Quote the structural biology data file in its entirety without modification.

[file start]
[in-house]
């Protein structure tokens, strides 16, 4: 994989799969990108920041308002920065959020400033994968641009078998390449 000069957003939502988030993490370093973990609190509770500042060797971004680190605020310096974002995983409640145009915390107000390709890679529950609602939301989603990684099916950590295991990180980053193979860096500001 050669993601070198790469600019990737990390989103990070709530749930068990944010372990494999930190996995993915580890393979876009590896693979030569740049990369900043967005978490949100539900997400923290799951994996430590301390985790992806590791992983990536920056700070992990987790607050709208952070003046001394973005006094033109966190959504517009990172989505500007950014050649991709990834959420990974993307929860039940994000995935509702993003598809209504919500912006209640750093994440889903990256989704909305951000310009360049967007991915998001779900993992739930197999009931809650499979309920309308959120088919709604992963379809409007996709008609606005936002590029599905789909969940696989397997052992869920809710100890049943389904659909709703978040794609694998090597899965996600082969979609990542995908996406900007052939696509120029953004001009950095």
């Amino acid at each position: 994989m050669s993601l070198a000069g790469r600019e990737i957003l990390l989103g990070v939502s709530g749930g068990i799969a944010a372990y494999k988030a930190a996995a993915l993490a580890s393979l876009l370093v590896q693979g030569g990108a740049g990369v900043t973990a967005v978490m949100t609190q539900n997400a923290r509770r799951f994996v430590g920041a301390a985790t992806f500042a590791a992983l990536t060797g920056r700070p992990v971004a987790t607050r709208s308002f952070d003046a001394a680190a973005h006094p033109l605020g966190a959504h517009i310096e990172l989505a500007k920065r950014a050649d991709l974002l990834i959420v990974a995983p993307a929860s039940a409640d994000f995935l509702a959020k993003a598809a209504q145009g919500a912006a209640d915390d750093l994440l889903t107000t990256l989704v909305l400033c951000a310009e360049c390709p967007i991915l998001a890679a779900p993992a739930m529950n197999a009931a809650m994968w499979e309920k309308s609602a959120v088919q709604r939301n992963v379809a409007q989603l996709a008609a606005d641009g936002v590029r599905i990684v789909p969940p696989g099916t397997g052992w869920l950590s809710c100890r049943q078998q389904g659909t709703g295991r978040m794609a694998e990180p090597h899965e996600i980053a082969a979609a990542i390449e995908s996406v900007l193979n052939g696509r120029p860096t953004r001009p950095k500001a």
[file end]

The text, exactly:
[in-house]
């Protein structure tokens, strides 16, 4: 994989799969990108920041308002920065959020400033994968641009078998390449 000069957003939502988030993490370093973990609190509770500042060797971004680190605020310096974002995983409640145009915390107000390709890679529950609602939301989603990684099916950590295991990180980053193979860096500001 050669993601070198790469600019990737990390989103990070709530749930068990944010372990494999930190996995993915580890393979876009590896693979030569740049990369900043967005978490949100539900997400923290799951994996430590301390985790992806590791992983990536920056700070992990987790607050709208952070003046001394973005006094033109966190959504517009990172989505500007950014050649991709990834959420990974993307929860039940994000995935509702993003598809209504919500912006209640750093994440889903990256989704909305951000310009360049967007991915998001779900993992739930197999009931809650499979309920309308959120088919709604992963379809409007996709008609606005936002590029599905789909969940696989397997052992869920809710100890049943389904659909709703978040794609694998090597899965996600082969979609990542995908996406900007052939696509120029953004001009950095």
């Amino acid at each position: 994989m050669s993601l070198a000069g790469r600019e990737i957003l990390l989103g990070v939502s709530g749930g068990i799969a944010a372990y494999k988030a930190a996995a993915l993490a580890s393979l876009l370093v590896q693979g030569g990108a740049g990369v900043t973990a967005v978490m949100t609190q539900n997400a923290r509770r799951f994996v430590g920041a301390a985790t992806f500042a590791a992983l990536t060797g920056r700070p992990v971004a987790t607050r709208s308002f952070d003046a001394a680190a973005h006094p033109l605020g966190a959504h517009i310096e990172l989505a500007k920065r950014a050649d991709l974002l990834i959420v990974a995983p993307a929860s039940a409640d994000f995935l509702a959020k993003a598809a209504q145009g919500a912006a209640d915390d750093l994440l889903t107000t990256l989704v909305l400033c951000a310009e360049c390709p967007i991915l998001a890679a779900p993992a739930m529950n197999a009931a809650m994968w499979e309920k309308s609602a959120v088919q709604r939301n992963v379809a409007q989603l996709a008609a606005d641009g936002v590029r599905i990684v789909p969940p696989g099916t397997g052992w869920l950590s809710c100890r049943q078998q389904g659909t709703g295991r978040m794609a694998e990180p090597h899965e996600i980053a082969a979609a990542i390449e995908s996406v900007l193979n052939g696509r120029p860096t953004r001009p950095k500001a």